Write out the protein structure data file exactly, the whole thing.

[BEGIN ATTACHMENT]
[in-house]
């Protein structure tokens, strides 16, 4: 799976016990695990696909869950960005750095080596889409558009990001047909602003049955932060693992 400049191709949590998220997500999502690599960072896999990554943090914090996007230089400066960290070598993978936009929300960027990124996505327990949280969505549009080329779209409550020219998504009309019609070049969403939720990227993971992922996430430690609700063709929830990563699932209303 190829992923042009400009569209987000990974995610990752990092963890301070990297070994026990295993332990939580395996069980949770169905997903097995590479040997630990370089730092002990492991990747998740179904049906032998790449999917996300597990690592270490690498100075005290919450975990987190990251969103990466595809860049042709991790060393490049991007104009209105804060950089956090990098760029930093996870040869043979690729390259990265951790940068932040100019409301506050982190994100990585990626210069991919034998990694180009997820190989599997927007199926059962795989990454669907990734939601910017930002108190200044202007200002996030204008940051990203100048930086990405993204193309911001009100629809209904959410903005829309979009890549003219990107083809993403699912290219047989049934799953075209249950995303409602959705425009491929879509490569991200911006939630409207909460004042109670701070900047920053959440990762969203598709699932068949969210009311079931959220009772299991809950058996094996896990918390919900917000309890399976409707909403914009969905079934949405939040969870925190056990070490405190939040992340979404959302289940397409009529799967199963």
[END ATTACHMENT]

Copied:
[in-house]
């Protein structure tokens, strides 16, 4: 799976016990695990696909869950960005750095080596889409558009990001047909602003049955932060693992 400049191709949590998220997500999502690599960072896999990554943090914090996007230089400066960290070598993978936009929300960027990124996505327990949280969505549009080329779209409550020219998504009309019609070049969403939720990227993971992922996430430690609700063709929830990563699932209303 190829992923042009400009569209987000990974995610990752990092963890301070990297070994026990295993332990939580395996069980949770169905997903097995590479040997630990370089730092002990492991990747998740179904049906032998790449999917996300597990690592270490690498100075005290919450975990987190990251969103990466595809860049042709991790060393490049991007104009209105804060950089956090990098760029930093996870040869043979690729390259990265951790940068932040100019409301506050982190994100990585990626210069991919034998990694180009997820190989599997927007199926059962795989990454669907990734939601910017930002108190200044202007200002996030204008940051990203100048930086990405993204193309911001009100629809209904959410903005829309979009890549003219990107083809993403699912290219047989049934799953075209249950995303409602959705425009491929879509490569991200911006939630409207909460004042109670701070900047920053959440990762969203598709699932068949969210009311079931959220009772299991809950058996094996896990918390919900917000309890399976409707909403914009969905079934949405939040969870925190056990070490405190939040992340979404959302289940397409009529799967199963």